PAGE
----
nows many of the basic techniques,

anyone past larval stage is expected to have outgrown the desire to do so except for immediate practical reasons (for example, if it's necessary to get around some security in order to get some work done).

Contrary to widespread myth, cracking does not usually involve some mysterious leap of hackerly brilliance, but rather persistence and the dogged repetition of a handful of fairly well-known tricks that exploit common weaknesses in the security of target systems. Accordingly, most crackers are only mediocre hackers.

Thus, there is far less overlap between hackerdom and crackerdom than the mundane reader misled by sensationalistic journalism might expect. Crackers tend to gather in small, tight-knit, very secretive groups that have little overlap with the huge, open hacker poly-culture; though crackers often like to describe *themselves* as hackers, most true hackers consider them a separate and lower form of life, little better than virus writers. Ethical considerations aside, hackers figure that anyone who can't imagine a more interesting way to play with their computers than breaking into someone else's has to be pretty losing.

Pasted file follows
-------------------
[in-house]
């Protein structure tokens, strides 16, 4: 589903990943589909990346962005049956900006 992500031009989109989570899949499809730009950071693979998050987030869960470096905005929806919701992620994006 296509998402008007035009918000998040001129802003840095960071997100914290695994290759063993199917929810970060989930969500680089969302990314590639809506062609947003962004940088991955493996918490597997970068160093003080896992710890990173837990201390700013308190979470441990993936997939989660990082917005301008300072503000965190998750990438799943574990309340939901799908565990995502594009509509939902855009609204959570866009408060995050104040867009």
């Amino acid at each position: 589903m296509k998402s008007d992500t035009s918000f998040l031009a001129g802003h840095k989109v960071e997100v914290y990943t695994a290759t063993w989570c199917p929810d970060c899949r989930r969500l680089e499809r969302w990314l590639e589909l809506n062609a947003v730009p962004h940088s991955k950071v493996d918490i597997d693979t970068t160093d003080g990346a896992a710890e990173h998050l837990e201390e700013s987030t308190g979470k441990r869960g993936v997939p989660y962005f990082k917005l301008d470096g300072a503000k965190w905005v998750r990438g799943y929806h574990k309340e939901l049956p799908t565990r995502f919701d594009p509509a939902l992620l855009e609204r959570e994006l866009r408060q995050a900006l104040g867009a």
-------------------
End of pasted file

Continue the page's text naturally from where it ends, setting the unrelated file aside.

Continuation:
See also Computer Emergency Response Team, dark-side hacker, hacker ethic, phreaking, samurai, Trojan horse.

[Jargon File]

Last updated: 1998-06-29

Nearby terms:

term was coined ca. 1985 by hackers innows many of the basic techniques,der misled by

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